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I think that you should be OK getting up the couloir next week. A standard ax for plunging would be best. If you are not completely comfortable on steep snow, you may consider bringing up 3-4 pickets to protect the climb up the couloir. I noticed that a few parties had decided to do this. It is very steep right now and a fall there with the bergschrund below would be catastrophic. Also, for your descent, use the rappels on the rock just west of the couloir (not the ones in the couloir itself). There are moats on the sides that make the rappel stations here hard to reach. We saw two stuck ropes on the way up. It must have been a sad day for someone...

 

Enjoy your climb. It is a beautiful route!

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Thanks for the info. My buddy may not be comfortable with steep snow, I'll plan on bringing two short pickets. Can the walls of the couloir take rock pro? Also, as for rapping down the wall, it's gained by walking past the couloir on the ridge while descending correct?

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Beautiful pictures, great story! Did that in '82, sounds like not much has changed.

 

Bummer about the rangers being so pushy and paperwork happy. I wonder if the wait at the station might be related to budget related layoffs?

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With the moats near the walls of the couloir, you probably won't be able to get in any rock pro. The two short pickets will be nice though. Yes, you can reach the rappels by descending just west of the couloir. It looks like there are several rappel lines on this wall to choose from.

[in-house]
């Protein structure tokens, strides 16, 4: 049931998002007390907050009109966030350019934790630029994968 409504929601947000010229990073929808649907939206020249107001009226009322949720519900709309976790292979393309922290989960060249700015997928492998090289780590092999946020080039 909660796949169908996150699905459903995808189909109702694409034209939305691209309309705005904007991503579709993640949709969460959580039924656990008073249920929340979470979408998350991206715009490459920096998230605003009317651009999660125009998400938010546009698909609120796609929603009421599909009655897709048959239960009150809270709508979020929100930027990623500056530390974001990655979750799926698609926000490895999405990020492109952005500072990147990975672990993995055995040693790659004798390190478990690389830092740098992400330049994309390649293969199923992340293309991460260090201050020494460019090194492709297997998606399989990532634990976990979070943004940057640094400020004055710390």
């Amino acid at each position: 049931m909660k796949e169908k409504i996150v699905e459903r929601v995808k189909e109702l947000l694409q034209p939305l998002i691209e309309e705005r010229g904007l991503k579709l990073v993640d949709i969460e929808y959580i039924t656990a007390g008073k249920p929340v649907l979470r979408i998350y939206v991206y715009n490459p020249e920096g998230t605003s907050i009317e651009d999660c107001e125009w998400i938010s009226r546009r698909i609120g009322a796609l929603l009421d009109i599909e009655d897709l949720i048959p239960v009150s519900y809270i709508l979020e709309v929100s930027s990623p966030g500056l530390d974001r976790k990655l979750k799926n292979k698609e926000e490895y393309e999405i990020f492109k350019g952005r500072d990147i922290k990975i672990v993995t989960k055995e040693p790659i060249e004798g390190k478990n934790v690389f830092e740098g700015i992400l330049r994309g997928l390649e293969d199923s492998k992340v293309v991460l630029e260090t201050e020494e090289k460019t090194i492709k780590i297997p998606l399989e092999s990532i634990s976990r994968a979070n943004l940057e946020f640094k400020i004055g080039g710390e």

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Way to get after it Val! Sorry you had such grief from the Rangers...I've never had any bad experiences with them and hope to keep it that way. Looks like you enjoyed a beautiful climb anyway with good friends. Life doesn't get much better. I also agree about rapping the couloir...the hungry moats await!

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Oh that couloir...while down-climbing it a few years ago, someone in my party caught a crampon and fell. It's so steep, he was out of control almost instantly and went rocketing around the corner and out of sight. It was not pretty. Luckily, he tumbled into a shallow moat about 75 feet down and was able to walk out. Carefully-done rappels down the nearby rap route are definitely the way to go!!! I still have demons about steep snow as a result.

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Val Zephyr:

That initial 8x10 glossy notwithstanding, we enjoyed your photos and trip report from the W and NW of Forbidden Peak. The rant… not so much...

 

In fact, I want to dispel a few incorrect things about permits, fines, climbing registers that are incorrect from your report, so others are not mislead: